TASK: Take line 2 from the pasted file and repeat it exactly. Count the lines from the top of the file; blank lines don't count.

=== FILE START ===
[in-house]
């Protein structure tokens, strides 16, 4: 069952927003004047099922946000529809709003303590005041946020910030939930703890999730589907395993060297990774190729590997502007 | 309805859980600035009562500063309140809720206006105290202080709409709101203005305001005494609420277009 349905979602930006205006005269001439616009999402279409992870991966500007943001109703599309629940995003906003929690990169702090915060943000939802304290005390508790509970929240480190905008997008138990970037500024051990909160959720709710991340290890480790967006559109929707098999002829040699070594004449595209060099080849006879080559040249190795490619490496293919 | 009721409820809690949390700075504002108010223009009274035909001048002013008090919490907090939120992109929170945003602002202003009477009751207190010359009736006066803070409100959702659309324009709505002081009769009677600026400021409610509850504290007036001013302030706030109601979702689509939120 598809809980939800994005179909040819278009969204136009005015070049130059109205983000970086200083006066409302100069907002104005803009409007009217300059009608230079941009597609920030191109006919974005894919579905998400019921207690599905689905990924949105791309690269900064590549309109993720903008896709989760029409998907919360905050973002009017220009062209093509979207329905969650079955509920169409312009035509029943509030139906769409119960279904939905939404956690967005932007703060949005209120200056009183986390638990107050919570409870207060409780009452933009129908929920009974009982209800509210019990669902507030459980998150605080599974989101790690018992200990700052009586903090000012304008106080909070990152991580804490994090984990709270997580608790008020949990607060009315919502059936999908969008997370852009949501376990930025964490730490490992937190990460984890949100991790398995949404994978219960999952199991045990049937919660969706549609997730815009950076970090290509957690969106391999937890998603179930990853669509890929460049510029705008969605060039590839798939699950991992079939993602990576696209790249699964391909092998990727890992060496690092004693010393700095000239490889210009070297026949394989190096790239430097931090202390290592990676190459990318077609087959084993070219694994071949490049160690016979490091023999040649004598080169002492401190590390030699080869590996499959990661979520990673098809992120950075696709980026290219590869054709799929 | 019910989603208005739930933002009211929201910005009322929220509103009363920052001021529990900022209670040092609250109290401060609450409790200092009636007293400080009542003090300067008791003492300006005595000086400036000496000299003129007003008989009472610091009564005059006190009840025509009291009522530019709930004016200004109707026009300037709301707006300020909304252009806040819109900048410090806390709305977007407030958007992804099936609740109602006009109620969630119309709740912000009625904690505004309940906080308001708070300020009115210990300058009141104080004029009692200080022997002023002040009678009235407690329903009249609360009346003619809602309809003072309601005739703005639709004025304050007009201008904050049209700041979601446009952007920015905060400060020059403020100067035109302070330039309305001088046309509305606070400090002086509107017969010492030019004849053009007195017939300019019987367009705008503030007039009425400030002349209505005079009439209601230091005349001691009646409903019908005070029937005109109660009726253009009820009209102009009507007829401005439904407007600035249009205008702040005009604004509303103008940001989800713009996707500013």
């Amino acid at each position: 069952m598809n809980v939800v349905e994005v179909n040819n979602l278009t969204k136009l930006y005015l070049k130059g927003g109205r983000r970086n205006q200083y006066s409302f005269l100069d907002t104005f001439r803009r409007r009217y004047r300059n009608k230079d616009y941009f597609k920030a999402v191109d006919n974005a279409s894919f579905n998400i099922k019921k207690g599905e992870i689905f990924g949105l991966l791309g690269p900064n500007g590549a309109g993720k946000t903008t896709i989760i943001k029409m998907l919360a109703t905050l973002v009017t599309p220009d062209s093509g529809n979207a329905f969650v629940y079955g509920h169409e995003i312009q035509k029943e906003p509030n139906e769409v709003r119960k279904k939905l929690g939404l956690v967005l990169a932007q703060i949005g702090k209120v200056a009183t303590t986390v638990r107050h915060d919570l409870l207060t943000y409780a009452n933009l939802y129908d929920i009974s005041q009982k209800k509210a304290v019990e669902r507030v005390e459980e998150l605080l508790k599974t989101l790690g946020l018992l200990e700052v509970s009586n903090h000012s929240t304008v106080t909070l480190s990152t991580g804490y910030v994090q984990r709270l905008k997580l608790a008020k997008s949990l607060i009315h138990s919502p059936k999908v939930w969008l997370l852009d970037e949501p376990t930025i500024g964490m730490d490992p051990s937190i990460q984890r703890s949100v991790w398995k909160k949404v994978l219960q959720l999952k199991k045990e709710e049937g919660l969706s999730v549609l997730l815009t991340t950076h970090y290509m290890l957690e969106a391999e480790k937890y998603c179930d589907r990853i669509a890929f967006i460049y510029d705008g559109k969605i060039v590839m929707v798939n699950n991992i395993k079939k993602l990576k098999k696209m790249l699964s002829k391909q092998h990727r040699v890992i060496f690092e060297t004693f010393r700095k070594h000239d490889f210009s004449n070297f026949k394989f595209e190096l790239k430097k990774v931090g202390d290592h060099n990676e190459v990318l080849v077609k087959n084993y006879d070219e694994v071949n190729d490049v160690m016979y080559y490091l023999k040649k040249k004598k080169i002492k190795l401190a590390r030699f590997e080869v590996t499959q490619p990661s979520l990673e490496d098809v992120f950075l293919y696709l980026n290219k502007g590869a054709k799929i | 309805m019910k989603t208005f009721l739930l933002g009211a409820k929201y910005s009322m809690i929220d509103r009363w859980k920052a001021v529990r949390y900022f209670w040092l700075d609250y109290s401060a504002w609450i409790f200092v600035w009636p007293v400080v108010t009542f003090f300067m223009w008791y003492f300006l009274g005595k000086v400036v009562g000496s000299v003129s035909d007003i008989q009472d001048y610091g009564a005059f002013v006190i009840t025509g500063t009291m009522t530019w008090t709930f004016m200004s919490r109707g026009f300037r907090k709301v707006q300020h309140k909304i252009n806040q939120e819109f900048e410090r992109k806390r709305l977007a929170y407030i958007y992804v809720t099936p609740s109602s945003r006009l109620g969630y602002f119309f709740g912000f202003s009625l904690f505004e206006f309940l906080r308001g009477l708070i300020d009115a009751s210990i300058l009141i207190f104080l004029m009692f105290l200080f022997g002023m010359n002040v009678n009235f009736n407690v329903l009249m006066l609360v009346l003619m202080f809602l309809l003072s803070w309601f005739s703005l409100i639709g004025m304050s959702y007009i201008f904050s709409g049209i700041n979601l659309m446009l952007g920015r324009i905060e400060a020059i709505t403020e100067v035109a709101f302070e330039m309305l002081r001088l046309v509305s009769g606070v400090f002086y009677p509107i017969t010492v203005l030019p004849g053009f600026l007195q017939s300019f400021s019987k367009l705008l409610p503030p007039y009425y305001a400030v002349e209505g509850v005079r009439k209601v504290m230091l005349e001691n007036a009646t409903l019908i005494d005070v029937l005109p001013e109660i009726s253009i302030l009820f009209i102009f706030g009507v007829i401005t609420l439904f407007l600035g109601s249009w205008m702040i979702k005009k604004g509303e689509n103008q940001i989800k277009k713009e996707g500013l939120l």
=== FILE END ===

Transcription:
């Protein structure tokens, strides 16, 4: 069952927003004047099922946000529809709003303590005041946020910030939930703890999730589907395993060297990774190729590997502007 | 309805859980600035009562500063309140809720206006105290202080709409709101203005305001005494609420277009 349905979602930006205006005269001439616009999402279409992870991966500007943001109703599309629940995003906003929690990169702090915060943000939802304290005390508790509970929240480190905008997008138990970037500024051990909160959720709710991340290890480790967006559109929707098999002829040699070594004449595209060099080849006879080559040249190795490619490496293919 | 009721409820809690949390700075504002108010223009009274035909001048002013008090919490907090939120992109929170945003602002202003009477009751207190010359009736006066803070409100959702659309324009709505002081009769009677600026400021409610509850504290007036001013302030706030109601979702689509939120 598809809980939800994005179909040819278009969204136009005015070049130059109205983000970086200083006066409302100069907002104005803009409007009217300059009608230079941009597609920030191109006919974005894919579905998400019921207690599905689905990924949105791309690269900064590549309109993720903008896709989760029409998907919360905050973002009017220009062209093509979207329905969650079955509920169409312009035509029943509030139906769409119960279904939905939404956690967005932007703060949005209120200056009183986390638990107050919570409870207060409780009452933009129908929920009974009982209800509210019990669902507030459980998150605080599974989101790690018992200990700052009586903090000012304008106080909070990152991580804490994090984990709270997580608790008020949990607060009315919502059936999908969008997370852009949501376990930025964490730490490992937190990460984890949100991790398995949404994978219960999952199991045990049937919660969706549609997730815009950076970090290509957690969106391999937890998603179930990853669509890929460049510029705008969605060039590839798939699950991992079939993602990576696209790249699964391909092998990727890992060496690092004693010393700095000239490889210009070297026949394989190096790239430097931090202390290592990676190459990318077609087959084993070219694994071949490049160690016979490091023999040649004598080169002492401190590390030699080869590996499959990661979520990673098809992120950075696709980026290219590869054709799929 | 019910989603208005739930933002009211929201910005009322929220509103009363920052001021529990900022209670040092609250109290401060609450409790200092009636007293400080009542003090300067008791003492300006005595000086400036000496000299003129007003008989009472610091009564005059006190009840025509009291009522530019709930004016200004109707026009300037709301707006300020909304252009806040819109900048410090806390709305977007407030958007992804099936609740109602006009109620969630119309709740912000009625904690505004309940906080308001708070300020009115210990300058009141104080004029009692200080022997002023002040009678009235407690329903009249609360009346003619809602309809003072309601005739703005639709004025304050007009201008904050049209700041979601446009952007920015905060400060020059403020100067035109302070330039309305001088046309509305606070400090002086509107017969010492030019004849053009007195017939300019019987367009705008503030007039009425400030002349209505005079009439209601230091005349001691009646409903019908005070029937005109109660009726253009009820009209102009009507007829401005439904407007600035249009205008702040005009604004509303103008940001989800713009996707500013």